The question of which parent can claim their child as an exemption on their tax returns after a divorce comes up very often, even being litigated on occasion by parties. Last week, the U.S. Tax Court issued a Summary Opinion in Scalone v. Commissioner of Internal Revenue, again explaining the requirements for claiming a child as a dependent exemption.
The Scalone's were divorced years ago (in 2001) and under the terms of their separation agreement, Mr. Scalone was entitled to claim the parties' child as a dependent on his tax returns going forward from the year 2000. In 2006, Mrs. Scalone refused to sign the required IRS form and when Mr. Scalone claimed the child on his taxes for that year by attaching a copy of the parties' separation agreement, litigation ensued.
The opinion does a good job of explaining the basic operations of the child dependent exemption, including the use of IRS Form 8332 for filing with the tax return. Using that form usually resolves these matters and no red flags are raised.
The underlying issue is what qualifies a child as a "dependent" under the tax regulations. As the Court describes it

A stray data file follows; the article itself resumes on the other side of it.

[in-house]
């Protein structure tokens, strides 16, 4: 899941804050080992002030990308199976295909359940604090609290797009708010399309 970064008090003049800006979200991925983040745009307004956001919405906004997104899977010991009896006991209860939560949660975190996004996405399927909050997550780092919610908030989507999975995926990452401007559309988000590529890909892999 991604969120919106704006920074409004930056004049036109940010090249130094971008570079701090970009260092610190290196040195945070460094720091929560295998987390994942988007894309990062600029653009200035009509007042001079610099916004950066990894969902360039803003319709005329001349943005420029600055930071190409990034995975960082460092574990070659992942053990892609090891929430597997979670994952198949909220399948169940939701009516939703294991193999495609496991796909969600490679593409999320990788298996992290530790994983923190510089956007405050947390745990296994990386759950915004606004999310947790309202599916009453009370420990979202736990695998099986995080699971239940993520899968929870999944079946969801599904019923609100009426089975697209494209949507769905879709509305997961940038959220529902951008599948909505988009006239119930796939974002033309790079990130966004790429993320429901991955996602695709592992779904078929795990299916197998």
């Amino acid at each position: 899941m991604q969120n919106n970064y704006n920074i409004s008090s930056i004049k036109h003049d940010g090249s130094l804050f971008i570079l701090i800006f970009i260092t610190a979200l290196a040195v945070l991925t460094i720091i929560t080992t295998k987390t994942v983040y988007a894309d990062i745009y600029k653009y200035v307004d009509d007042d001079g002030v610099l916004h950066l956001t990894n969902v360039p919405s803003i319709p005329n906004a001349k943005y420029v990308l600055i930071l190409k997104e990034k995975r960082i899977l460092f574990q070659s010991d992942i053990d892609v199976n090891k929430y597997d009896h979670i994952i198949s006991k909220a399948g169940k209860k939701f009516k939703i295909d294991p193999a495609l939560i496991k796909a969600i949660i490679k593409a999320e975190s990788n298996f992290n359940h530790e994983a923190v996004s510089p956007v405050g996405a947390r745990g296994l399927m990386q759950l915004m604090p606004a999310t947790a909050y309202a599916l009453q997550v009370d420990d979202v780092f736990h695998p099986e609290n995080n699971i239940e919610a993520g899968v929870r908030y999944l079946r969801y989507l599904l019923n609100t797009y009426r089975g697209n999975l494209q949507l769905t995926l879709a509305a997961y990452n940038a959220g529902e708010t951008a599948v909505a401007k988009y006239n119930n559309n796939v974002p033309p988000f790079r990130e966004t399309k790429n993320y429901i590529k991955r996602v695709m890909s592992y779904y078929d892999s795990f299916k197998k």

But "dependent" is one of those English words that the Code tortures into having a very specific meaning: A "dependent" child in tax law means a child who gets more than half her support from a taxpayer with whom she lives for more than half of the year. See, sec. 152(a)(1), (c)(1). The general rule for children of divorced parents is that the "custodial" parent gets to claim them as dependents, but the divorce decree or separation agreement can say otherwise. Sec. 1.152-4(c), Income Tax Regs.
The Court explains that the above is a "general" rule with a variety of exceptions, including using a declaration from the custodial parent that they won't claim the child and the declaration is attached to the non-custodial parent's tax return. In Scalone, the Court looked into the attachment of the separation agreement and if it provided enough information to entitle Mr. Scalone to claim the child as a dependent on his tax return.
In the end, the Court found that although the separation agreement didn't include the parties' social security numbers, that oversight wasn't fatal and the agreement was treated as a declaration entitling Mr. Scalone to taking his child as a dependent in 2006.
For more information on family law and the dependent deduction for purposes of your tax return or to schedule a consultation, please call my office (718.568.0221) or visit my website (AndrewMAyers.com) for more information.